It’s been quite the winter so far, with a new major storm plowing through the country seemingly every week. It’s not just affecting northern climates; southern states have had some of the most severe weather in generations. A sign of this unusually harsh season: 1.5 billion messages were sent using Blackboard Connect in 2013, up from 1.3 billion in 2012.
Appropriately, I recently had the opportunity to write an article for Disaster Recovery Journal about how organizations can use an emergency or mass notification system (EMNS) to notify key personnel in minutes and send critical information about an event, like an impending blizzard, to large numbers of affected employees. With all this recent severe weather, I wanted to share a portion of this article: my Top 10 Mass Notification Best Practices for Emergencies.
- Create a communication plan in advance. Before winter storm season, develop or review and revise your emergency communication plan. Include all departments and identify decision makers and first responders. Determine the length of time for specific actions as detailed in the plan. Set a timeline for the order in which actions need to be put into effect. Implement security measures, and establish protocols to test all procedures and equipment on a regular basis.
- Establish a single point of contact. During and immediately after the onset of a winter weather emergency, every second counts. So there won’t be time to determine a spokesperson. Designate an emergency communications director who will rapidly assess the need for communications support and identify, acquire, and deploy resources to support critical operations. Publicize the fact that this person will be the primary point of contact during winter weather or other emergencies.
- Include all types of communication. No single method of communication will reach everyone, so plan on using voice, email, and instant messaging, as well as Twitter, Facebook, and other social media. Extreme winter weather poses significant challenges for those with disabilities. Create and maintain a separate list of those with special needs and send targeted messages. Deploying a multi-channel communications approach that includes mobile access ensures the broadest and most timely dissemination of information.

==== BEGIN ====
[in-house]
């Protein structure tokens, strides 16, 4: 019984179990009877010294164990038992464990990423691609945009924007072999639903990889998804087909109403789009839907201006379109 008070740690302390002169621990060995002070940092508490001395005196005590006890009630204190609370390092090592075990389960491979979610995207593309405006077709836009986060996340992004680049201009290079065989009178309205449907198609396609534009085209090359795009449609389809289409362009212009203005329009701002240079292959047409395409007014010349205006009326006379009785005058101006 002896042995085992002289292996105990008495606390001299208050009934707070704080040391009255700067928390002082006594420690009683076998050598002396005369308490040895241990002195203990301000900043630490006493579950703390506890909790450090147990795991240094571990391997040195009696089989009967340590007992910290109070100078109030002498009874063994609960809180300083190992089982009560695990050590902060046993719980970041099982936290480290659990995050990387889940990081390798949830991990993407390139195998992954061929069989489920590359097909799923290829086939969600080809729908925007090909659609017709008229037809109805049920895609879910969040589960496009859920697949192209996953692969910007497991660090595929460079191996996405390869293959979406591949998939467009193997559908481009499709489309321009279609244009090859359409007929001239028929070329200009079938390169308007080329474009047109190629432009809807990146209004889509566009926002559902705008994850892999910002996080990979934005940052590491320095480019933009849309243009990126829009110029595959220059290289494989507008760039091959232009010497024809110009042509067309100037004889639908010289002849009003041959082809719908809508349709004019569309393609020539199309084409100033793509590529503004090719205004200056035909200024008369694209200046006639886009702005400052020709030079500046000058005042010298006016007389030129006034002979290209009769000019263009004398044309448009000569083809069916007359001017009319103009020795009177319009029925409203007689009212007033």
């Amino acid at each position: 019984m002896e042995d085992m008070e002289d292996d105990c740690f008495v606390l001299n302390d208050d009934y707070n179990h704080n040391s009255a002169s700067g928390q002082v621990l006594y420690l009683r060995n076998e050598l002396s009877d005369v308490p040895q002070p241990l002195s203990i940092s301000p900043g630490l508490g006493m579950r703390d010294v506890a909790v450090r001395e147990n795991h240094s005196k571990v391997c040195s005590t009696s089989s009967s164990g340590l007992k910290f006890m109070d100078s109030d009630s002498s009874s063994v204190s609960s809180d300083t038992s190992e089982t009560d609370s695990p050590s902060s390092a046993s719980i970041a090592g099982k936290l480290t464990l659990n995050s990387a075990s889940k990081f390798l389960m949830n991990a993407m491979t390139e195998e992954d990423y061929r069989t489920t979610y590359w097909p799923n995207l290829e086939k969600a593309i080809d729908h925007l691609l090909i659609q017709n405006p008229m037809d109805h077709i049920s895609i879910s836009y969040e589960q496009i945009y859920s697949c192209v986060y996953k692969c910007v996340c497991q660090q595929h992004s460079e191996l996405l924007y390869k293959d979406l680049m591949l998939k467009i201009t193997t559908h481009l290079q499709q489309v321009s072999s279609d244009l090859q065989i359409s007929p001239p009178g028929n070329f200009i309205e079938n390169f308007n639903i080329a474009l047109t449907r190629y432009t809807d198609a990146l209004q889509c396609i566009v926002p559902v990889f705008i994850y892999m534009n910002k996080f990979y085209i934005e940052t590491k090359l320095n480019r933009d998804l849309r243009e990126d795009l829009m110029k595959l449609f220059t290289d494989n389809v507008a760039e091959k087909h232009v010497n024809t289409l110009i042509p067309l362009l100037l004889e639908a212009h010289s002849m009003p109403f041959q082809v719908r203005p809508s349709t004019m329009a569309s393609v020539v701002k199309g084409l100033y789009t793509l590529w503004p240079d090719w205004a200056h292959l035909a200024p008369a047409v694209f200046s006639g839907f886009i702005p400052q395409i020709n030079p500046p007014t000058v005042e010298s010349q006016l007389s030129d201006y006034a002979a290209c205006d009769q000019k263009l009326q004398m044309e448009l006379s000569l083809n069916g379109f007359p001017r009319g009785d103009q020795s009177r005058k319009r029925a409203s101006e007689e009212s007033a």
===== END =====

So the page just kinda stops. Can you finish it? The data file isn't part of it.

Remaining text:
- Develop backups and contingency plans. During the storm, communication networks and utilities may be disrupted and key staff members may be unavailable. For each communication task, assign a backup who can assume the activity if the primary person is unable to perform it. Prepare your employees for the possibility and educate them about preparedness. Before a storm, remind your employees to have a winter survival kit in their cars.
- Promote and test your EMNS. Include information about emergency communications on the company intranet and in corporate documentation, like an employee handbook. Train, cross-train, and re-train key personnel, so everyone is prepared to respond quickly. Twice a year, test your EMNS, enterprise wide, against its stated service level agreement. This will also provide an opportunity for recipients to update personal contact information.
- Practice makes perfect. While critical in an emergency, a mass notification system can also be used to communicate with all stakeholders—employees, customers, and partners—on an ongoing basis. As part of a corporate communication strategy, businesses can send customers appointment reminders, late payment notices, surveys, newsletters, scheduled maintenance notifications, and product announcements. Communicate with employees about performance management, company events, benefits programs, training opportunities, and surveys.
- Create the right message. Speak with a strong, authoritative voice, and keep your message short. While a minute is probably too long, 39-45 seconds is just right. During the emergency, every second counts, so pre-record messages if possible. Your message should be simple, clear, and concise. Use the same person to record each message related to an event. Continuity breeds assurance.
- Work with state and local agencies and media. During the storm, get up-to-the-minute information about weather conditions, travel advisories, and accidents and road closures that you can pass on to employees.
- Distribute messages rapidly over multiple channels. While the storm rages, communicate via landline or mobile phone, email, or SMS text messaging. Because some communication avenues may be unavailable, use a public social network, like Facebook or Twitter to share information and address common questions. Along with storm conditions, communicate on an ongoing basis with employees regarding power outages, facilities closings, computer system availability, and avoiding unnecessary travel.
- Analyze success of processes and procedures. Once the storm has passed, continue to communicate travel conditions, utility restoration, system availability, and office openings. Debrief stakeholders and review processes and performance to determine if the plan needs any updating.
Today, it’s not a question of if an organization will use an EMNS, but rather when and how they use it. And established best practices ensure that critical communications are sent and received anywhere, anytime. With winter and the hazardous conditions the season can bring upon us, businesses can now be more in control when an storm strikes with the ability to alert, notify, and protect their most valuable assets—their employees.
Reprinted with permission from the Disaster Recovery Journal